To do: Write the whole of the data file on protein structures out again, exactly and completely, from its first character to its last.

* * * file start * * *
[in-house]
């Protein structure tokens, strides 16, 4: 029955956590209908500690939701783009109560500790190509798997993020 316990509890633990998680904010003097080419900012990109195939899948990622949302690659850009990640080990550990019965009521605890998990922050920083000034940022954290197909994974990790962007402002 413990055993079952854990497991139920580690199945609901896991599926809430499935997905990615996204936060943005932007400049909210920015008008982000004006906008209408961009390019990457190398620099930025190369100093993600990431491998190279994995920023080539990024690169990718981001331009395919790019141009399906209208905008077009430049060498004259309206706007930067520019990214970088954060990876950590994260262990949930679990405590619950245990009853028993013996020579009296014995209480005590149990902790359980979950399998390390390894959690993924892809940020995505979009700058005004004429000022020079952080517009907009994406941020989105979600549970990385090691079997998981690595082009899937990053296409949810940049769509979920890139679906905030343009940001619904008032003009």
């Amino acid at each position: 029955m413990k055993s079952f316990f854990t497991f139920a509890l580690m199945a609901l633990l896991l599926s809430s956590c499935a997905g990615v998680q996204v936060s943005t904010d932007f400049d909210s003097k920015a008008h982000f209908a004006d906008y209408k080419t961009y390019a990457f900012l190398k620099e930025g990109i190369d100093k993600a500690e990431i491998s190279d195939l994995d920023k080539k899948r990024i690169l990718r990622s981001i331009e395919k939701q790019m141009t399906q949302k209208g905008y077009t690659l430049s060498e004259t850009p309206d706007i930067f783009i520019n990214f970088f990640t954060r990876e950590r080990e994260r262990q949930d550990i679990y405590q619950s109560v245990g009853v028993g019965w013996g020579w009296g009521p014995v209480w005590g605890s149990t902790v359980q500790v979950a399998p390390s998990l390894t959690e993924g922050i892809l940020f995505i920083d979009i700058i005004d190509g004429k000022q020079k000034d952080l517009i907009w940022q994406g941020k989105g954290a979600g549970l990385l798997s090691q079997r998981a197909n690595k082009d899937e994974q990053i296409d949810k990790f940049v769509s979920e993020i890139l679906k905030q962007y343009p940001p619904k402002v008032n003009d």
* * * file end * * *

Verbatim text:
[in-house]
């Protein structure tokens, strides 16, 4: 029955956590209908500690939701783009109560500790190509798997993020 316990509890633990998680904010003097080419900012990109195939899948990622949302690659850009990640080990550990019965009521605890998990922050920083000034940022954290197909994974990790962007402002 413990055993079952854990497991139920580690199945609901896991599926809430499935997905990615996204936060943005932007400049909210920015008008982000004006906008209408961009390019990457190398620099930025190369100093993600990431491998190279994995920023080539990024690169990718981001331009395919790019141009399906209208905008077009430049060498004259309206706007930067520019990214970088954060990876950590994260262990949930679990405590619950245990009853028993013996020579009296014995209480005590149990902790359980979950399998390390390894959690993924892809940020995505979009700058005004004429000022020079952080517009907009994406941020989105979600549970990385090691079997998981690595082009899937990053296409949810940049769509979920890139679906905030343009940001619904008032003009």
């Amino acid at each position: 029955m413990k055993s079952f316990f854990t497991f139920a509890l580690m199945a609901l633990l896991l599926s809430s956590c499935a997905g990615v998680q996204v936060s943005t904010d932007f400049d909210s003097k920015a008008h982000f209908a004006d906008y209408k080419t961009y390019a990457f900012l190398k620099e930025g990109i190369d100093k993600a500690e990431i491998s190279d195939l994995d920023k080539k899948r990024i690169l990718r990622s981001i331009e395919k939701q790019m141009t399906q949302k209208g905008y077009t690659l430049s060498e004259t850009p309206d706007i930067f783009i520019n990214f970088f990640t954060r990876e950590r080990e994260r262990q949930d550990i679990y405590q619950s109560v245990g009853v028993g019965w013996g020579w009296g009521p014995v209480w005590g605890s149990t902790v359980q500790v979950a399998p390390s998990l390894t959690e993924g922050i892809l940020f995505i920083d979009i700058i005004d190509g004429k000022q020079k000034d952080l517009i907009w940022q994406g941020k989105g954290a979600g549970l990385l798997s090691q079997r998981a197909n690595k082009d899937e994974q990053i296409d949810k990790f940049v769509s979920e993020i890139l679906k905030q962007y343009p940001p619904k402002v008032n003009d």